People have shown sympathy to me for my having to move back in with my parents. Quelle horreur! I even received a phone call from someone making sure I hadn't "committed suicide" over the situation.
Okay, so it's not exactly ideal for a 24 year old to be living with her parents, but it's not that bad. It's certainly not as terrible an experience as the media seems to be making it out to be for people in my situation. I lived in, paid for, and maintained my own rented digs on the other side of the country for six years. I paid my own way to the landlord, to the gas company, and to the Council (because I was a part-time student for two years). The Council even owes me money because I overpaid! I'm only back home because after handing in my thesis, and uh, inter-railing around Slovakia and Ireland, I had no money left to pay the rent in my leafy student neighbourhood. I also have great parents.
My parents are incredibly understanding. This is partly because they were in my position during the late 1980s (I have young parents) and partly because I've proved myself to be a hard-working, independent individual under normal circumstances. In that context, getting free accommodation through the Parental Housing Association doesn't seem so bad, for now. It's not unconditional though. My part of the deal is to do my share of the housework, cook most of the dinners, and not use up too much hard drive space on the Sky Plus box. I also have to prove that I am applying for jobs, and I need to learn to drive.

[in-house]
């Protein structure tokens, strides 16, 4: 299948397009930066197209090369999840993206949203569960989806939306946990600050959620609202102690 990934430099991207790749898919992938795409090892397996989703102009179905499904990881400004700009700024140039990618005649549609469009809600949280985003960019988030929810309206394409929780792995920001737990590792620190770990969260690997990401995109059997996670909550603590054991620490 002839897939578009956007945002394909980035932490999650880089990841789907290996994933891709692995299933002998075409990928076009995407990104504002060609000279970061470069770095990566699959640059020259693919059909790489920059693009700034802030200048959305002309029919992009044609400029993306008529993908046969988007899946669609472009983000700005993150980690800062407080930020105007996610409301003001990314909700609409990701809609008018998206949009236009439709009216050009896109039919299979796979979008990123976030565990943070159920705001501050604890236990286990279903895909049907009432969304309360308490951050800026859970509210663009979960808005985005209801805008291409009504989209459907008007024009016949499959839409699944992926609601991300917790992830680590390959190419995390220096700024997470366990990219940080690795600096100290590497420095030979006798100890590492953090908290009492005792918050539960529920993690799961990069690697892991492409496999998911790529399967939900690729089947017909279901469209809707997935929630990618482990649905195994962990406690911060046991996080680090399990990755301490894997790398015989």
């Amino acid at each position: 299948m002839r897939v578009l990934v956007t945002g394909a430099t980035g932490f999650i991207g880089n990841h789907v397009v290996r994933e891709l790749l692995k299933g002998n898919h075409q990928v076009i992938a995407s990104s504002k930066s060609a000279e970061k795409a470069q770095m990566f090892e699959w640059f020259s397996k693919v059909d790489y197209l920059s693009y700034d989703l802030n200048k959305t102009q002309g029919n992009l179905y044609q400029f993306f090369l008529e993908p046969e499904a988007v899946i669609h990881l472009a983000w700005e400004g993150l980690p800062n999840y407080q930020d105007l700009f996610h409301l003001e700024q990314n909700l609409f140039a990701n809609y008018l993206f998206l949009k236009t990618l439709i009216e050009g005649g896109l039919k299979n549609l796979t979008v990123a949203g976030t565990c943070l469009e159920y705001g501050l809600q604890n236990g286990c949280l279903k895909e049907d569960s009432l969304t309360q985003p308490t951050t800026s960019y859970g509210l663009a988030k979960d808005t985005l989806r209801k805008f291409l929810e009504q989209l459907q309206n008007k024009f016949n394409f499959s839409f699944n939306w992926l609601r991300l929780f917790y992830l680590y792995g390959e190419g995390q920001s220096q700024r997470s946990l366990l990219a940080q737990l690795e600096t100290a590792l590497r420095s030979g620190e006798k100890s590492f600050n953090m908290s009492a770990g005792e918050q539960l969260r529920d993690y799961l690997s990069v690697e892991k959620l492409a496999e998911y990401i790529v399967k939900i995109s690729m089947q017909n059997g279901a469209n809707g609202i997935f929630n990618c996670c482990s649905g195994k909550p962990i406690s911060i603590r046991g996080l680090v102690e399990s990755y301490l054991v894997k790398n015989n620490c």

So far I'm doing pretty well, except for recording lots of foreign movies on Sky Plus. I just bought some fabulous, cheap "nhs chic" glasses because I'm going blind in my old age and don't want to drive over sheep or into ravines while I'm learning to drive, so lessons will start soon. My parents enjoy not having to cook every night, and seem to be impressed with my culinary skills (I had a flatmate who worked in a greengrocer's so we all became pretty good at healthy, well-seasoned feasts; I also wholly recommend this book to anyone). So far, so good.
There are some downsides though. First, most of my friends are back in the city where I left them, and I can't meet up with them for a pot of tea or a pint at a moment's notice. Second, my parents live the country, so I can't just pop down to the local Spar at 4 in the morning for magazines and chocolates. Third, I don't know how long I'm going to be stationed here, or where I am going to next.
The last point isn't too much of an issue right now, and is part of what makes this whole experience kind of exciting. From here the only way is up, as long as I make sure there's enough space for my mum to record Project Runway.